In a general sense their motivation undoubtedly derived from the ideology of anti-colonialism, which, here as elsewhere, found its easiest outlet in the slogans of nationalism, urging people to fight for their ‘stolen lands’. In terms of acreage the Kikuyu lost rather little land to settler expropriation. But what they crucially did lose was all assurance of control over ancestral forests and fields that had been theirs from ‘time out of mind’: they lost, it could be said, their environment. How they experienced this loss, socially and psychologically, is the problem that has only now begun to be tackled. The name that the forest fighters gave themselves was the Land and Freedom Army, the army of ithaka na wiathi. Wiathi emerges as the symbol of a strong inner compulsion, standing, according to Lonsdale, for the moral agency that legitimises or at any rate sponsors maturity and self-respect, in line with Kikuyu ancestral concepts of the difference between good and evil, between success and failure, eventually between life and death. On the internal evidence, to which Lonsdale is an indispensable guide, this moral compulsion – perhaps patriotism in its higher forms would be an equivalent in our own culture – can be seen as the hidden force behind Mau Mau, despite the fact that colonial powers and commentators would then have been worlds away from being able to make any such interpretation, much less accept it. Rather than ‘atavistic’ beliefs or superstitions, or the brash claims of the nationalist agenda, it was wiathi that could challenge Kikuyu degradation and despair.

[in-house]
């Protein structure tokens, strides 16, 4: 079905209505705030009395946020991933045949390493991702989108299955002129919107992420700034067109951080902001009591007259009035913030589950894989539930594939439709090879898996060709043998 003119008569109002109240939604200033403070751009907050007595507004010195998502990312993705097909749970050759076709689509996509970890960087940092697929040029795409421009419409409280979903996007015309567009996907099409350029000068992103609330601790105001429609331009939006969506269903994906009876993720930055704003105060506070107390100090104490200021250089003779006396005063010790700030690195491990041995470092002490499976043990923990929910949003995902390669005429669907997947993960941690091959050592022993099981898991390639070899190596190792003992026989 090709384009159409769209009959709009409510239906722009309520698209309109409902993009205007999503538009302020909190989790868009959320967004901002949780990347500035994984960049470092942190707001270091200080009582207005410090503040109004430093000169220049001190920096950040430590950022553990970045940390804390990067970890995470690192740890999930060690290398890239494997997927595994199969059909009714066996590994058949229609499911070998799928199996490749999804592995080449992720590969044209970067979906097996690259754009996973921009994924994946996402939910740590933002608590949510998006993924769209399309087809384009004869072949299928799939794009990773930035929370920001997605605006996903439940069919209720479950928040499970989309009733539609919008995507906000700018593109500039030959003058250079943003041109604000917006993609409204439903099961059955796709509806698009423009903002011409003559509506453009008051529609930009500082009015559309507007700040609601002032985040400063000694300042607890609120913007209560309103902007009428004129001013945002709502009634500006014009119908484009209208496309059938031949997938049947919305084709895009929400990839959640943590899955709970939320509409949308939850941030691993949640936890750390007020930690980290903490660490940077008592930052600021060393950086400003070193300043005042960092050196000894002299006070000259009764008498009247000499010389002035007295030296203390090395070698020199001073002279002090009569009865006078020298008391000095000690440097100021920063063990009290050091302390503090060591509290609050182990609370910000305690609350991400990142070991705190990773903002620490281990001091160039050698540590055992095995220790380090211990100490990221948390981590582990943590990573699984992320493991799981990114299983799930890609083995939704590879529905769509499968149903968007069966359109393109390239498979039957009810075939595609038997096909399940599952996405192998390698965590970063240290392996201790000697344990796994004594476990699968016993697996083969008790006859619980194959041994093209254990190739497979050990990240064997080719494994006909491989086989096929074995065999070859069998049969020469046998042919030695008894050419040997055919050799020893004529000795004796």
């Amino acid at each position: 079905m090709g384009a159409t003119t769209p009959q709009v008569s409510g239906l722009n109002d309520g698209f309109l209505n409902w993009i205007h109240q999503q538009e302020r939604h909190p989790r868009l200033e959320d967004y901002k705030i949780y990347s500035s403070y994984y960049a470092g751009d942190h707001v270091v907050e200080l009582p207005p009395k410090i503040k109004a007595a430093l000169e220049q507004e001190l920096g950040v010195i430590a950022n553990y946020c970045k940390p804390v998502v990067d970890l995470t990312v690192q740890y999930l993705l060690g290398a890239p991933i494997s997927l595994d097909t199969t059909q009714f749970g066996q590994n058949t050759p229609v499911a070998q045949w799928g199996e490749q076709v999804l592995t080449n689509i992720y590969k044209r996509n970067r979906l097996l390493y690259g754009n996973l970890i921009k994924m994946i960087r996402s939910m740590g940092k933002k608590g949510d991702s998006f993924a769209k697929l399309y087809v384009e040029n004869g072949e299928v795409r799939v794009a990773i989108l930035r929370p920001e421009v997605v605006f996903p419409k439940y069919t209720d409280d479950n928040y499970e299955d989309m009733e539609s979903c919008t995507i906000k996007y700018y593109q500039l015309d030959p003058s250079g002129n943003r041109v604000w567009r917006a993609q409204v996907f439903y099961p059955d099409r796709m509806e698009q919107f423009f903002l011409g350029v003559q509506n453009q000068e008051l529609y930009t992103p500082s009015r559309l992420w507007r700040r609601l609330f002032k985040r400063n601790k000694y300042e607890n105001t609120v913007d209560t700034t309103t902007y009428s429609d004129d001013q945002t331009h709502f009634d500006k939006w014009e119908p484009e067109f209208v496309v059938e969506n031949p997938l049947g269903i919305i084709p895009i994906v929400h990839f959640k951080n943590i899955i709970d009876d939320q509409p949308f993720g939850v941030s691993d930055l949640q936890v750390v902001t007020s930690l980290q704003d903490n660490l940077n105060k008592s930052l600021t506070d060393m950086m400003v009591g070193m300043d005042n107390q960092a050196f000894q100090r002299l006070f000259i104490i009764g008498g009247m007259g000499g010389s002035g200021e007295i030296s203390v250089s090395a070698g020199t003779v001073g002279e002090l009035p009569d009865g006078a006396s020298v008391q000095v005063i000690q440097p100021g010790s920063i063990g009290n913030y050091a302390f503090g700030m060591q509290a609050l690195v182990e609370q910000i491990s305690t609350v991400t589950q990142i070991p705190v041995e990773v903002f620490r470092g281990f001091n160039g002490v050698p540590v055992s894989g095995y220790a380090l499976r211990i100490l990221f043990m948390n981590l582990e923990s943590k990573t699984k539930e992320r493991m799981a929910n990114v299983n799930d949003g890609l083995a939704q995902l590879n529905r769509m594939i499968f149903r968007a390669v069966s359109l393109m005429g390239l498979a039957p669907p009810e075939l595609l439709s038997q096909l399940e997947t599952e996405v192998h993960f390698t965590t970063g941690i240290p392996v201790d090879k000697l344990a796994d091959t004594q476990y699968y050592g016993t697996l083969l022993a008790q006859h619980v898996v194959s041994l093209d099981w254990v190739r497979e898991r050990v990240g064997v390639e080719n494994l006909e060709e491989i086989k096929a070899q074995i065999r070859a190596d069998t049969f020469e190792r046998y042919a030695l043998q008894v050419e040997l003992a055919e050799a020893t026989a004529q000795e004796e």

Lonsdale’s line of argument – or perhaps my presentation of it – may be open to question. Yet it is increasingly likely that this sense of degradation, the product of dispossession, is the nearest we will get to an explanation of phenomena such as Mau Mau. As was the case among other subjected peoples, colonial dispossession led to a more or less complete disjuncture from previous Kikuyu history. With a contemptuously dismissive hand, the ancestors were banished to realms of impotence and anonymity from which there seemed no way of recalling them, and so, for ‘the living and the yet unborn’, there was no way of conserving the notion of community as these peoples had learned to understand it. Rafts of evidence speak of their dismay and moral dislocation: of a trauma which, unsurprisingly, colonial records have usually failed to convey or discuss. Even today, with all our sympathetic interest in the historiography of dispossessed peoples, the disjuncture still holds firm. When it became known that the supposedly familiar Kikuyu, whether they were Christians or not, had plunged into ancestral mysteries, there was disgust and even horror, while memorably foolish judgments, such as Governor Renison’s that Jomo Kenyatta was a leader ‘to darkness and death’, were passed from mouth to mouth as though they were Mosaic wisdom. This saloon-bar condescension led to talk of atavism and so forth, as though traditional Kikuyu thought about the principles of human community could have no bearing on the ways in which the Kenya of the Fifties might be made a less intolerable place to live in.